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The following OECD assessment and recommendations summarise chapter 4 of the Economic Survey of China published on 2 February 2010.
Product market competition has intensified but further regulatory reform is called for
Over three decades of liberalisation, including accession to the World Trade Organisation in 2001, China’s product markets have become increasingly competitive and market forces are now generally the main determinant of price formation and economic behaviour. A competition policy framework has been established and regulation of firm entry and exit has improved. Administrative reforms have enhanced the capacity of the central government to oversee a market economy and regulation has become less reliant on microeconomic interventions and more focused on framework conditions, even though industrial policy is being stepped up in the context of the global economic crisis, in the form of ten sectoral plans. Moreover, the first vintage of the OECD’s indicators of the extent of government intervention in products markets in China indicate that government intervention remains pervasive, both in absolute and relative terms, and is on a par with that in Russia. This may constrain growth more and more as the economy continues to develop. Loosening the traditional links between state-owned enterprises and the government is an ongoing challenge and one that can be best achieved by further reducing the size of the state sector, especially amongst the smaller public-sector companies. Reducing administrative burdens, making room for more private sector involvement in network sectors and lowering barriers to foreign direct investment in services would also spur competition and productivity growth going forward.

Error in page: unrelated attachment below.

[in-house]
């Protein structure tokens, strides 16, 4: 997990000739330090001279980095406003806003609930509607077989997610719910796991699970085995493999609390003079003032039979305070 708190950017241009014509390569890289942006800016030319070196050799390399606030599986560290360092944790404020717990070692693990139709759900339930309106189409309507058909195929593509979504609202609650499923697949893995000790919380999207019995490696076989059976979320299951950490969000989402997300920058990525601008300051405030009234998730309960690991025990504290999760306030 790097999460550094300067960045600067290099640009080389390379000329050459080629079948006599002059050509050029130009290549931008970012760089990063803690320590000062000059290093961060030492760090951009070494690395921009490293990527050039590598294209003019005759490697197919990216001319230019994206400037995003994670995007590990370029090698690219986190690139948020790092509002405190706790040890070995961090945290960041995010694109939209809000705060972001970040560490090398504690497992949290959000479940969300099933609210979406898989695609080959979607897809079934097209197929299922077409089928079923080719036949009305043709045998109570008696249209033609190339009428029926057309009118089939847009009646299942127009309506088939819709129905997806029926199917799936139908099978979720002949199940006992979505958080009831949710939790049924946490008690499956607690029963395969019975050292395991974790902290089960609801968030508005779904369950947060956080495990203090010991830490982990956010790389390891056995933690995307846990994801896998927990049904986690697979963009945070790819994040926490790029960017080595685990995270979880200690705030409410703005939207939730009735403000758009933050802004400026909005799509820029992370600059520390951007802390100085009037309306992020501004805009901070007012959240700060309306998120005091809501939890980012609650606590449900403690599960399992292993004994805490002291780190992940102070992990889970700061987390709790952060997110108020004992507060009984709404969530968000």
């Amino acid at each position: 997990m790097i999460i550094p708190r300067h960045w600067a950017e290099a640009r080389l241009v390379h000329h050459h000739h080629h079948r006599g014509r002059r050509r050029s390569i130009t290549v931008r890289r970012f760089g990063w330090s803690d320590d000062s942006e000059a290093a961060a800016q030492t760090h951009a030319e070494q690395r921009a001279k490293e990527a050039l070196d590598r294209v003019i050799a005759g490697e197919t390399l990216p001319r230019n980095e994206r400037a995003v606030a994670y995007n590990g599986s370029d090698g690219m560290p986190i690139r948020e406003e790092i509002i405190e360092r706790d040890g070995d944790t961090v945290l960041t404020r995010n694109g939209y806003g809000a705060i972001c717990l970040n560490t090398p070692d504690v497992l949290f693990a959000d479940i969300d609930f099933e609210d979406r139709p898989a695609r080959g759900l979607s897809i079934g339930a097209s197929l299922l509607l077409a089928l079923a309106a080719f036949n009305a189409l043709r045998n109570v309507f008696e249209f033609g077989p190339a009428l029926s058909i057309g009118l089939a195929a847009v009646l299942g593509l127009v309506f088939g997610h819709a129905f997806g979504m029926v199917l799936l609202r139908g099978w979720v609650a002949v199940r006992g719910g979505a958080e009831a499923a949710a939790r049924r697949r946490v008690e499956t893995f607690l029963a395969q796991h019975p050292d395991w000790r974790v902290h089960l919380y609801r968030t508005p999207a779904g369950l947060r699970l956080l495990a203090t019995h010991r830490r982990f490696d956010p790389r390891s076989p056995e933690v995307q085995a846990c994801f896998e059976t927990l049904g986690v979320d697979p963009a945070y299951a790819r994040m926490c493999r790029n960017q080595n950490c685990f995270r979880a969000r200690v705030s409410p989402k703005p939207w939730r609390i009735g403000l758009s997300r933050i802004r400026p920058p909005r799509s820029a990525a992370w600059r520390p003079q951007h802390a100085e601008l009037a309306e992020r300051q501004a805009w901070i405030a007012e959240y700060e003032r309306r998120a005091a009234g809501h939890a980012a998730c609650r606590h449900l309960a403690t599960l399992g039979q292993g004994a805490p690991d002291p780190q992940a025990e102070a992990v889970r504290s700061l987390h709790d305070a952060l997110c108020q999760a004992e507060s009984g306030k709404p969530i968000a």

The overall indicator of product market regulation (2008)
The indicator score runs from 0 to 6, representing the least to most restrictive regulatory regime
How to obtain this publication
The complete edition of the Economic Survey of China is available from:
The Policy Brief (pdf format) can be downloaded in English. It contains the OECD assessment and recommendations.
For further information please contact the China Desk at the OECD Economics Department at firstname.lastname@example.org.
The OECD Secretariat's report was prepared by Richard Herd, Samuel Hill and Yu-Wei Hu under the supervision of Vincent Koen. Research assistance was provided by Thomas Chalaux.